In addition, the ControlLogix controller now takes advantage of SERCOS high-speed digital-drive communications. It uses synchronous, distributed processing, allowing high-level motion functions to execute directly on the controller. Dedicated DSP-based motion modules perform high-speed, low-level, motion loop closure. ControlLogix executes all motion commands and trajectory planning functions. The controller can handle up to 32 axes of motion. Thirty-two embedded commands support a range of motion functions from simple point-to-point moves to more complex ratioing, position-cam, and time-cam moves.
Integrated Architecture ties all control functionality into a single, multi-tasking controller platform. This results in higher system performance, faster application development, easier maintenance, and lower overall cost. Packaging performance is enhanced because all system-control elements not only reside on the same hardware chassis, but within the same multi-processor-control architecture. The result is real-time communication and data manipulation for motion control, which yields greater precision and boosts throughput.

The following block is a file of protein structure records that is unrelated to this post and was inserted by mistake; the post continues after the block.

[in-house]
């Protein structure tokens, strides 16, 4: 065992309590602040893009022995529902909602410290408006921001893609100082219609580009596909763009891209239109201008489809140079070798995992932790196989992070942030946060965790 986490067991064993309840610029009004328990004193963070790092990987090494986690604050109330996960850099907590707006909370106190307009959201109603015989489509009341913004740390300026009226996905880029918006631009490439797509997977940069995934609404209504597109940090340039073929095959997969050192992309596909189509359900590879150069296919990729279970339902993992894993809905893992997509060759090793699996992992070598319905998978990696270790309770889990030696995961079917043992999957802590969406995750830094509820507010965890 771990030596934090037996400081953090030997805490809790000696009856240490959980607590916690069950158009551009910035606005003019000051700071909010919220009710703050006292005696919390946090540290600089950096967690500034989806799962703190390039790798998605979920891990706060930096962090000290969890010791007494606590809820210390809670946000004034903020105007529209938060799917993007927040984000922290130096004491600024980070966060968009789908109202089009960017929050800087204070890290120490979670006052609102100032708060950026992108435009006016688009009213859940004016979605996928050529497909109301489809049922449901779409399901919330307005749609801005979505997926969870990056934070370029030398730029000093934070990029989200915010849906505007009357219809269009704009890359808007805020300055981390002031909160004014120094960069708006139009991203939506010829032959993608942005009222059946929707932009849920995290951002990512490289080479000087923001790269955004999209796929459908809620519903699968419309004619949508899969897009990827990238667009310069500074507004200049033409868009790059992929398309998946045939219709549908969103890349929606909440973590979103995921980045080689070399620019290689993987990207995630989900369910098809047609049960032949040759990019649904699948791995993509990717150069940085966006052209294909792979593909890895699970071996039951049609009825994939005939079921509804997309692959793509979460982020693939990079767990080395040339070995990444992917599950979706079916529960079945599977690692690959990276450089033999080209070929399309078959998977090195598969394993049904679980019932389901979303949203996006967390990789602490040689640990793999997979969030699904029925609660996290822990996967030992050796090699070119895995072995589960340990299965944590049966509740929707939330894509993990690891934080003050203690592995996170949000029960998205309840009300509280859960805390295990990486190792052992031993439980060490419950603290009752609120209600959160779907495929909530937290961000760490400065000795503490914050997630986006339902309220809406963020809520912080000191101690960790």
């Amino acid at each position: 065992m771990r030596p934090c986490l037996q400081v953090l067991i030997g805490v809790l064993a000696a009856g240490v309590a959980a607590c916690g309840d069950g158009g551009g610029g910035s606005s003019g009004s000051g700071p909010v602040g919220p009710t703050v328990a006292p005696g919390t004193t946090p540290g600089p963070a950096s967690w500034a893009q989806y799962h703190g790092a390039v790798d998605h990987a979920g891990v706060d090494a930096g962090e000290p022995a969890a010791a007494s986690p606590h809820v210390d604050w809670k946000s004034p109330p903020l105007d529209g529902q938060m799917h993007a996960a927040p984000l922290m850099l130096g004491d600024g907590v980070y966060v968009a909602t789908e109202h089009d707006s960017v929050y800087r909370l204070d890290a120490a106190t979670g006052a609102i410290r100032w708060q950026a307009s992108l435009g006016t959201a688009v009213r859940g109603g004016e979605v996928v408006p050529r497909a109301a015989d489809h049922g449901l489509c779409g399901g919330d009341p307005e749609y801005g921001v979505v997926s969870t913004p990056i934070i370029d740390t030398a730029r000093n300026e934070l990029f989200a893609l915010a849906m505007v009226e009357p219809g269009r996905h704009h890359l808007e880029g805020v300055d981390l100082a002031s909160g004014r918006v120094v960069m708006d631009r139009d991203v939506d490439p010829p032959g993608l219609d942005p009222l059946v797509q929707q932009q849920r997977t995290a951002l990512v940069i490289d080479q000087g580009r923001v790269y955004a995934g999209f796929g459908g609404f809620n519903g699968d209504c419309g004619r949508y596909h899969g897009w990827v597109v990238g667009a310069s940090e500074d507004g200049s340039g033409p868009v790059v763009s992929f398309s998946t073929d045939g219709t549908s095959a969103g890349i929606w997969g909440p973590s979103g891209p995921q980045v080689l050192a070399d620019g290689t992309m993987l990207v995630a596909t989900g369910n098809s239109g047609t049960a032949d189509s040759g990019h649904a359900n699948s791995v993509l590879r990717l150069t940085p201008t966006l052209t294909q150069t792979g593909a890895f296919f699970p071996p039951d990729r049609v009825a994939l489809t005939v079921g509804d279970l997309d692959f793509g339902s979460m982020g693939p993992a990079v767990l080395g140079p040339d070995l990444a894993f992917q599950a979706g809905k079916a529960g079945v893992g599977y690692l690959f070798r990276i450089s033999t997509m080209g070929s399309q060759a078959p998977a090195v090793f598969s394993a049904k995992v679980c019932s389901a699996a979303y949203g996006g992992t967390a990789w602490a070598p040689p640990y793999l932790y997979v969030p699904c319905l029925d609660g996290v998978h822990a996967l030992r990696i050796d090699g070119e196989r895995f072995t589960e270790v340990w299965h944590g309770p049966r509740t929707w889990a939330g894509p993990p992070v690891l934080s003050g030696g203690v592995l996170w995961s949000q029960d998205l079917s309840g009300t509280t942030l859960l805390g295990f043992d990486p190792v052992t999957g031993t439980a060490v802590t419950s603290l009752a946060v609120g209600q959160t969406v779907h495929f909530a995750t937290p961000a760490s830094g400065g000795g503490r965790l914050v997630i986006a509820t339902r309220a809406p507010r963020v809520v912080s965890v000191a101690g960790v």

Single, scalable programming environment. Along with a common control engine, the Logix platform uses a single programming software package, RSLogix 5000 from Rockwell Software. Once again, this eliminates the need to purchase and maintain separate motion, sequential, and drive programming tools. The integrated motion instructions in RSLogix 5000 eliminate the need to write and coordinate two programs on different controllers, simplifying the application programming and reducing engineering costs.